This study demonstrates that the Tunisian thermophilic cyanobacterium Leptolyngbya sp. may constitute a potential source of natural antioxidant products such as vitamin C, phenolic compounds, flavonoids and mycosporine-like amino acids (MAAs). The strain’s phenolic profiles also reveal the presence of 25 phenolic compounds, with the existence of hydroxytyrosol, oleuropein, and resveratrol polyphenols well-known for their therapeutic and disease-preventive applications. The present findings not only explain and reinforce the rationale behind Tunisia’s traditional therapeutic practices in the exploitation of the country’s hot springs, but also support the addition of Leptolyngbya to thermal waters as a means of enhancing the value and reputation of the curative nature of Tunisian thermal waters.
With approximately 150,000 patients per year and nearly 450 spas, Tunisia is today the second-ranking destination in the world after France for the treatment of certain diseases through balneotherapy and hydrotherapy . This activity should be preserved and further developed in the context of Tunisia’s expanding economy, ultimately fostering a symbiosis between health and recreation in thermal tourism .
Biomass methanolic extract
Capsular polysaccharides methanolic extract
Gallic acid equivalents
Mycosporine-like amino acids
Releasing polysaccharides methanolic extract
Scanning electron microscope
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This study was conducted by Lamia Trabelsi as a part of her HDR research, and is part of a collaborative effort between the Laboratory of Marine Biodiversity and Biotechnology, National Institute of Marine Sciences and Technology, Monastir, Tunisia and the National Center for Scientific Research CNRS 6249, Chrono-Environment Laboratory, Besançon, France.
The authors declare that they have received no funding for the research reported.
Availability of data and materials
The datasets supporting the conclusions of this article are included within the article.
LT studied the concept, designed the experiments and is the author of the manuscript. LT, AM, MAD, and SA-E carried out the experiments and analyzed the data. LA supervised the study and participated in the manuscript preparation. All authors have read and approved the final manuscript.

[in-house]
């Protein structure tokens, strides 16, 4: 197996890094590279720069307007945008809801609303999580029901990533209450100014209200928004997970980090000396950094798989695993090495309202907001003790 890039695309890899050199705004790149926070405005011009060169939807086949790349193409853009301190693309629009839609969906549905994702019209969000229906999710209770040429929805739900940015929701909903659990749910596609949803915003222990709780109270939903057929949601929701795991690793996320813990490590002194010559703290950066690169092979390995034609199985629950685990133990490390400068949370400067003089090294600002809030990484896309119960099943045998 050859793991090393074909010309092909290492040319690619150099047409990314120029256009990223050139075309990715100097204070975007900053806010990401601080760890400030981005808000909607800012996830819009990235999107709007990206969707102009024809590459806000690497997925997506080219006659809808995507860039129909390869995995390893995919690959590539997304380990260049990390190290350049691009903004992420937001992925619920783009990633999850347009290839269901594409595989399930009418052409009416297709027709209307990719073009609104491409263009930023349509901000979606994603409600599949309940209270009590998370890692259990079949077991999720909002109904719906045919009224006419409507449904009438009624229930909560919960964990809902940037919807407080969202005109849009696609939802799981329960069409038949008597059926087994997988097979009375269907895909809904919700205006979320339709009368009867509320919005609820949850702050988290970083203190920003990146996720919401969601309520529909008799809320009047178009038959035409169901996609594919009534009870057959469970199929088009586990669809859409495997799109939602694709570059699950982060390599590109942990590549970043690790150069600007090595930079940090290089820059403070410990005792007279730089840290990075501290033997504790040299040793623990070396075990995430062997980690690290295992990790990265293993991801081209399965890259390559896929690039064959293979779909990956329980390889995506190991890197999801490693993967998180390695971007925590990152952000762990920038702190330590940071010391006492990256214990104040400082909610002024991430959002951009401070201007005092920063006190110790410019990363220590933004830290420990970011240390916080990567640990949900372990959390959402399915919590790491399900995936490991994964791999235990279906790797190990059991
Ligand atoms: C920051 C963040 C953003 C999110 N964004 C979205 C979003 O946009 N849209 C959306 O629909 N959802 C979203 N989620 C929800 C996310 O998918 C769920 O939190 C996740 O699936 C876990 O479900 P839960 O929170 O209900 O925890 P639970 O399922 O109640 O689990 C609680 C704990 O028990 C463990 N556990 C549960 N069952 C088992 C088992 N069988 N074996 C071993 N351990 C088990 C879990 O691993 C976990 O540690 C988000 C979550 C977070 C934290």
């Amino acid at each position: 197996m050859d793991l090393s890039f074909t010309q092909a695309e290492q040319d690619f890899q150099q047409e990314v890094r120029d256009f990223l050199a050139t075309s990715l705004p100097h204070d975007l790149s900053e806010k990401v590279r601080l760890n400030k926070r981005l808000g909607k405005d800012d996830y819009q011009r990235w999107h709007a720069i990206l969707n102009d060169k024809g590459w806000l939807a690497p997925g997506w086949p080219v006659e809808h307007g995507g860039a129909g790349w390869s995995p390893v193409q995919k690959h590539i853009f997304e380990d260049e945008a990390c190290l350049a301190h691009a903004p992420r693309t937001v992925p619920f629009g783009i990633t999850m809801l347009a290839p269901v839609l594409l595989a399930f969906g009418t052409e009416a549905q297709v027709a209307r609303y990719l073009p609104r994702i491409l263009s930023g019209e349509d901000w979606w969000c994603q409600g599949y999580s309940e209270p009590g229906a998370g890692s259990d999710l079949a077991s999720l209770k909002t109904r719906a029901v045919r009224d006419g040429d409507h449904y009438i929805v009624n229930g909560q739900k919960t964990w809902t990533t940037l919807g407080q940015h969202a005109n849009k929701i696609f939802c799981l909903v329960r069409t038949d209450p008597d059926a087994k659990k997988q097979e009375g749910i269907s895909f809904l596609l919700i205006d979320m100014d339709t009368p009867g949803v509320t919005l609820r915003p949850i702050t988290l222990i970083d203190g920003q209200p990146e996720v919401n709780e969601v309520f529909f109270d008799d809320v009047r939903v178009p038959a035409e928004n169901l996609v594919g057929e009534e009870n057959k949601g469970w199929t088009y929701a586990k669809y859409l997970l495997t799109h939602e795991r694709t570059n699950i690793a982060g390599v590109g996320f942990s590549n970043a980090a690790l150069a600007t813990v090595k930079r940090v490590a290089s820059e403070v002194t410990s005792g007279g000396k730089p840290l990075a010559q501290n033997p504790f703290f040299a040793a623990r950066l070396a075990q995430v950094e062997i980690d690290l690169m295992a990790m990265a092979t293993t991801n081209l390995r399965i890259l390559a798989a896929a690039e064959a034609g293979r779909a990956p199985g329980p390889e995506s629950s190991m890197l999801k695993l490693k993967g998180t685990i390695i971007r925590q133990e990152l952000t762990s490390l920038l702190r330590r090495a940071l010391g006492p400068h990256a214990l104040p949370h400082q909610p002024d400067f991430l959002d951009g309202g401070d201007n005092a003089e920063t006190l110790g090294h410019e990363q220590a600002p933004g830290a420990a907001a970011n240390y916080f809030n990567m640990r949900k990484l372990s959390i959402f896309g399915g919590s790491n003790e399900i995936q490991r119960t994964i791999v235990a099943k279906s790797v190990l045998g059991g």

The authors declare that they have no competing interests that might have influenced the performance of the work described in this manuscript.
Consent for publication
“Not applicable” in this section.
Ethics approval and consent to participate
“Not applicable” in this section.
Authors and Affiliations
Laboratory of Marine Biodiversity and Biotechnology, National Institute of Marine Sciences and Technology, BP 59, Monastir, 5000, Tunisia
Biochemistry Laboratory, Research Laboratory in “Nutrition- Functional Food and Vascular Health” Faculty of Medicine, Monastir, 5019, Tunisia
Open Access This article is distributed under the terms of the Creative Commons Attribution 4.0 International License (http://creativecommons.org/licenses/by/4.0/), which permits unrestricted use, distribution, and reproduction in any medium, provided you give appropriate credit to the original author(s) and the source, provide a link to the Creative Commons license, and indicate if changes were made. The Creative Commons Public Domain Dedication waiver (http://creativecommons.org/publicdomain/zero/1.0/) applies to the data made available in this article, unless otherwise stated.
Trabelsi, L., Mnari, A., Abdel-Daim, M.M. et al. Therapeutic properties in Tunisian hot springs: first evidence of phenolic compounds in the cyanobacterium Leptolyngbya sp. biomass, capsular polysaccharides and releasing polysaccharides.
BMC Complement Altern Med16, 515 (2016). https://doi.org/10.1186/s12906-016-1492-3